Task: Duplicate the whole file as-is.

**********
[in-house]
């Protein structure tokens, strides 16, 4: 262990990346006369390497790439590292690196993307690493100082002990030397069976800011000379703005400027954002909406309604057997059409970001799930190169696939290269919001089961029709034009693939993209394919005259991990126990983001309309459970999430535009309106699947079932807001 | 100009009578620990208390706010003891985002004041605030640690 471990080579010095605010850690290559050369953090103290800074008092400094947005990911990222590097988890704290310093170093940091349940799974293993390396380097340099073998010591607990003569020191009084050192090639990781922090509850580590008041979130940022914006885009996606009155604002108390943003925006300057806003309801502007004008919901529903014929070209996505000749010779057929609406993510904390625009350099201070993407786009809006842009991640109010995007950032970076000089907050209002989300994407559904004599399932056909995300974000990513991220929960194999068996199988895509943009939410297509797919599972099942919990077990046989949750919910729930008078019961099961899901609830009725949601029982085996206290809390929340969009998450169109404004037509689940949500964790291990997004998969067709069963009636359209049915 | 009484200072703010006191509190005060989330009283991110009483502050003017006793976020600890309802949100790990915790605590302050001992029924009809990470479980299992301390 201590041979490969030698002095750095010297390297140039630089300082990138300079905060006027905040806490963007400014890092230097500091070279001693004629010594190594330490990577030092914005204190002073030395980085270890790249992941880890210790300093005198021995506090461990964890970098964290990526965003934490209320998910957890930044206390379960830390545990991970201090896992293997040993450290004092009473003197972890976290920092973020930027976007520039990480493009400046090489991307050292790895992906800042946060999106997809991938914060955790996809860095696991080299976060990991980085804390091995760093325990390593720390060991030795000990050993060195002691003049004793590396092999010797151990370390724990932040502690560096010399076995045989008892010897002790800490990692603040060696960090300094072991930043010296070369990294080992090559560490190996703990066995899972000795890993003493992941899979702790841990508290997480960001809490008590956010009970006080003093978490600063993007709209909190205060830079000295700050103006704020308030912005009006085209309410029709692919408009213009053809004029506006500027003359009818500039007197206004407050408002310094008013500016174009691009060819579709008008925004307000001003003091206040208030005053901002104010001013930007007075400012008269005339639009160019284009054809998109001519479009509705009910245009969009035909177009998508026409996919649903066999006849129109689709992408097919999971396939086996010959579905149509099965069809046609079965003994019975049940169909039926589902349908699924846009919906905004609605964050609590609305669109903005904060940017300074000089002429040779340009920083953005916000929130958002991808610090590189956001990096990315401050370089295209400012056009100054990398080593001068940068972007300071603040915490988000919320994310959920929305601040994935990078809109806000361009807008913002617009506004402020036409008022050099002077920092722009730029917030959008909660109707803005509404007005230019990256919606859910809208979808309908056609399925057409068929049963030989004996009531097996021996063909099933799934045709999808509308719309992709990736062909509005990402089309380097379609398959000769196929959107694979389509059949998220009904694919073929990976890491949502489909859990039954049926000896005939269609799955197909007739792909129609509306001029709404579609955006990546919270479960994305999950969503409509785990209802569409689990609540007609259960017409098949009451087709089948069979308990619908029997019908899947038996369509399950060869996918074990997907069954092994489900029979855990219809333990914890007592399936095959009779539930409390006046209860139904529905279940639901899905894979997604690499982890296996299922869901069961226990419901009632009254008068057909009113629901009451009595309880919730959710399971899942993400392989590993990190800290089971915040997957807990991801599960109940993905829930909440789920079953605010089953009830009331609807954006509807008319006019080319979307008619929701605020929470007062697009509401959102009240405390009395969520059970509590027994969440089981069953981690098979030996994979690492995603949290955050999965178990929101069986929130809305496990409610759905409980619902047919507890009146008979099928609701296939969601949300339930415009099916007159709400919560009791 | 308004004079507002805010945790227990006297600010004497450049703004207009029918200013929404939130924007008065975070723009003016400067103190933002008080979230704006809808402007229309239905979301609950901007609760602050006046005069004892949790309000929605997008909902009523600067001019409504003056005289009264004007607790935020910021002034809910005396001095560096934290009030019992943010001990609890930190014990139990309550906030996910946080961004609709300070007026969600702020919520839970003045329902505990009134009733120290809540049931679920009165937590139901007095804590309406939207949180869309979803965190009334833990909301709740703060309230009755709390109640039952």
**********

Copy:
[in-house]
């Protein structure tokens, strides 16, 4: 262990990346006369390497790439590292690196993307690493100082002990030397069976800011000379703005400027954002909406309604057997059409970001799930190169696939290269919001089961029709034009693939993209394919005259991990126990983001309309459970999430535009309106699947079932807001 | 100009009578620990208390706010003891985002004041605030640690 471990080579010095605010850690290559050369953090103290800074008092400094947005990911990222590097988890704290310093170093940091349940799974293993390396380097340099073998010591607990003569020191009084050192090639990781922090509850580590008041979130940022914006885009996606009155604002108390943003925006300057806003309801502007004008919901529903014929070209996505000749010779057929609406993510904390625009350099201070993407786009809006842009991640109010995007950032970076000089907050209002989300994407559904004599399932056909995300974000990513991220929960194999068996199988895509943009939410297509797919599972099942919990077990046989949750919910729930008078019961099961899901609830009725949601029982085996206290809390929340969009998450169109404004037509689940949500964790291990997004998969067709069963009636359209049915 | 009484200072703010006191509190005060989330009283991110009483502050003017006793976020600890309802949100790990915790605590302050001992029924009809990470479980299992301390 201590041979490969030698002095750095010297390297140039630089300082990138300079905060006027905040806490963007400014890092230097500091070279001693004629010594190594330490990577030092914005204190002073030395980085270890790249992941880890210790300093005198021995506090461990964890970098964290990526965003934490209320998910957890930044206390379960830390545990991970201090896992293997040993450290004092009473003197972890976290920092973020930027976007520039990480493009400046090489991307050292790895992906800042946060999106997809991938914060955790996809860095696991080299976060990991980085804390091995760093325990390593720390060991030795000990050993060195002691003049004793590396092999010797151990370390724990932040502690560096010399076995045989008892010897002790800490990692603040060696960090300094072991930043010296070369990294080992090559560490190996703990066995899972000795890993003493992941899979702790841990508290997480960001809490008590956010009970006080003093978490600063993007709209909190205060830079000295700050103006704020308030912005009006085209309410029709692919408009213009053809004029506006500027003359009818500039007197206004407050408002310094008013500016174009691009060819579709008008925004307000001003003091206040208030005053901002104010001013930007007075400012008269005339639009160019284009054809998109001519479009509705009910245009969009035909177009998508026409996919649903066999006849129109689709992408097919999971396939086996010959579905149509099965069809046609079965003994019975049940169909039926589902349908699924846009919906905004609605964050609590609305669109903005904060940017300074000089002429040779340009920083953005916000929130958002991808610090590189956001990096990315401050370089295209400012056009100054990398080593001068940068972007300071603040915490988000919320994310959920929305601040994935990078809109806000361009807008913002617009506004402020036409008022050099002077920092722009730029917030959008909660109707803005509404007005230019990256919606859910809208979808309908056609399925057409068929049963030989004996009531097996021996063909099933799934045709999808509308719309992709990736062909509005990402089309380097379609398959000769196929959107694979389509059949998220009904694919073929990976890491949502489909859990039954049926000896005939269609799955197909007739792909129609509306001029709404579609955006990546919270479960994305999950969503409509785990209802569409689990609540007609259960017409098949009451087709089948069979308990619908029997019908899947038996369509399950060869996918074990997907069954092994489900029979855990219809333990914890007592399936095959009779539930409390006046209860139904529905279940639901899905894979997604690499982890296996299922869901069961226990419901009632009254008068057909009113629901009451009595309880919730959710399971899942993400392989590993990190800290089971915040997957807990991801599960109940993905829930909440789920079953605010089953009830009331609807954006509807008319006019080319979307008619929701605020929470007062697009509401959102009240405390009395969520059970509590027994969440089981069953981690098979030996994979690492995603949290955050999965178990929101069986929130809305496990409610759905409980619902047919507890009146008979099928609701296939969601949300339930415009099916007159709400919560009791 | 308004004079507002805010945790227990006297600010004497450049703004207009029918200013929404939130924007008065975070723009003016400067103190933002008080979230704006809808402007229309239905979301609950901007609760602050006046005069004892949790309000929605997008909902009523600067001019409504003056005289009264004007607790935020910021002034809910005396001095560096934290009030019992943010001990609890930190014990139990309550906030996910946080961004609709300070007026969600702020919520839970003045329902505990009134009733120290809540049931679920009165937590139901007095804590309406939207949180869309979803965190009334833990909301709740703060309230009755709390109640039952």